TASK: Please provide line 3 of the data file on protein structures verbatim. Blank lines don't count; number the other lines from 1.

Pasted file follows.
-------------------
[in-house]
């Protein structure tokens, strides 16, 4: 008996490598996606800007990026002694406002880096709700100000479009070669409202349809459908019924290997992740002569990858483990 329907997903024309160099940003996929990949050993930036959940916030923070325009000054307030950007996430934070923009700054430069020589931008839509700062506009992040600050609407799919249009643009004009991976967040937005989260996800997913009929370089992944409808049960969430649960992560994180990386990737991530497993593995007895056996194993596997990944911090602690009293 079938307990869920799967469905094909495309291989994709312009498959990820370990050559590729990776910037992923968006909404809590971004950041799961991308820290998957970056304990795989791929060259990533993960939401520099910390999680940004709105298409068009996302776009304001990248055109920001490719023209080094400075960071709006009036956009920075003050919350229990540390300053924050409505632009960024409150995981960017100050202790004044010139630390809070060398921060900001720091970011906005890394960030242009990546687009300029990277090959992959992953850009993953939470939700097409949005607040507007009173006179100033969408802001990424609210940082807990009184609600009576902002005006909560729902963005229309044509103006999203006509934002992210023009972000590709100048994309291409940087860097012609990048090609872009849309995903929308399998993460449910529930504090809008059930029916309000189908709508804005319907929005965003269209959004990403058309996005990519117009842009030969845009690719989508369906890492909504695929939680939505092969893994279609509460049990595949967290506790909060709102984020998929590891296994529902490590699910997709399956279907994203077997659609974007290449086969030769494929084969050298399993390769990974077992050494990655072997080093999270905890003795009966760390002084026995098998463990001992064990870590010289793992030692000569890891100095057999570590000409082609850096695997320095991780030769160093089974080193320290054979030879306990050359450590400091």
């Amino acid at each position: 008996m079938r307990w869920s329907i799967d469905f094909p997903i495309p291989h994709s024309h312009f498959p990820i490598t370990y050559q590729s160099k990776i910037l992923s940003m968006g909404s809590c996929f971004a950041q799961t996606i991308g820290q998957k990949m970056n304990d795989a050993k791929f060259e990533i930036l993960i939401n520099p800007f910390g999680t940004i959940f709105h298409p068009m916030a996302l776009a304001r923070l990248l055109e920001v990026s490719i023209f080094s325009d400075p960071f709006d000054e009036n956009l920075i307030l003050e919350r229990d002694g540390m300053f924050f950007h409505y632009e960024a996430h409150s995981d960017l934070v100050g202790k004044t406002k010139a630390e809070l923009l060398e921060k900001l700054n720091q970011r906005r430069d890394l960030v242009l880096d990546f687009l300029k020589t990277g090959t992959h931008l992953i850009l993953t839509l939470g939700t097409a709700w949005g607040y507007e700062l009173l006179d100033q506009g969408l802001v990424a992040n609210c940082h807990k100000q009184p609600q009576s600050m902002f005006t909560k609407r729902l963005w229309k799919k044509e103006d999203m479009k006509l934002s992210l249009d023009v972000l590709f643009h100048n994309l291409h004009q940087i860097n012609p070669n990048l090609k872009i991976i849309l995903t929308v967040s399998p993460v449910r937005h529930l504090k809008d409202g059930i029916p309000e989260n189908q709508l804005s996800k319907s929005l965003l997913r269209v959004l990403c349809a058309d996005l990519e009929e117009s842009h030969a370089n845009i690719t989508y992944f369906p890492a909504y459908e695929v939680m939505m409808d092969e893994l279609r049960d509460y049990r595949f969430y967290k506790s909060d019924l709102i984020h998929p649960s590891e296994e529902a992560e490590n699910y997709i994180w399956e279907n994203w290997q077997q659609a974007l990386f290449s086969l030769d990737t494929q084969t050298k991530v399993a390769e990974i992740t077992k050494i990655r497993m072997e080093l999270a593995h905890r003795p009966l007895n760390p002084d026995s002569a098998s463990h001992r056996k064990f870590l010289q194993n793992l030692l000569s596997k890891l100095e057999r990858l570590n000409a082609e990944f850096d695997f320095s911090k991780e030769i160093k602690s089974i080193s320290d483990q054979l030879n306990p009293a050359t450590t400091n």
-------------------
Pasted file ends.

């Amino acid at each position: 008996m079938r307990w869920s329907i799967d469905f094909p997903i495309p291989h994709s024309h312009f498959p990820i490598t370990y050559q590729s160099k990776i910037l992923s940003m968006g909404s809590c996929f971004a950041q799961t996606i991308g820290q998957k990949m970056n304990d795989a050993k791929f060259e990533i930036l993960i939401n520099p800007f910390g999680t940004i959940f709105h298409p068009m916030a996302l776009a304001r923070l990248l055109e920001v990026s490719i023209f080094s325009d400075p960071f709006d000054e009036n956009l920075i307030l003050e919350r229990d002694g540390m300053f924050f950007h409505y632009e960024a996430h409150s995981d960017l934070v100050g202790k004044t406002k010139a630390e809070l923009l060398e921060k900001l700054n720091q970011r906005r430069d890394l960030v242009l880096d990546f687009l300029k020589t990277g090959t992959h931008l992953i850009l993953t839509l939470g939700t097409a709700w949005g607040y507007e700062l009173l006179d100033q506009g969408l802001v990424a992040n609210c940082h807990k100000q009184p609600q009576s600050m902002f005006t909560k609407r729902l963005w229309k799919k044509e103006d999203m479009k006509l934002s992210l249009d023009v972000l590709f643009h100048n994309l291409h004009q940087i860097n012609p070669n990048l090609k872009i991976i849309l995903t929308v967040s399998p993460v449910r937005h529930l504090k809008d409202g059930i029916p309000e989260n189908q709508l804005s996800k319907s929005l965003l997913r269209v959004l990403c349809a058309d996005l990519e009929e117009s842009h030969a370089n845009i690719t989508y992944f369906p890492a909504y459908e695929v939680m939505m409808d092969e893994l279609r049960d509460y049990r595949f969430y967290k506790s909060d019924l709102i984020h998929p649960s590891e296994e529902a992560e490590n699910y997709i994180w399956e279907n994203w290997q077997q659609a974007l990386f290449s086969l030769d990737t494929q084969t050298k991530v399993a390769e990974i992740t077992k050494i990655r497993m072997e080093l999270a593995h905890r003795p009966l007895n760390p002084d026995s002569a098998s463990h001992r056996k064990f870590l010289q194993n793992l030692l000569s596997k890891l100095e057999r990858l570590n000409a082609e990944f850096d695997f320095s911090k991780e030769i160093k602690s089974i080193s320290d483990q054979l030879n306990p009293a050359t450590t400091n």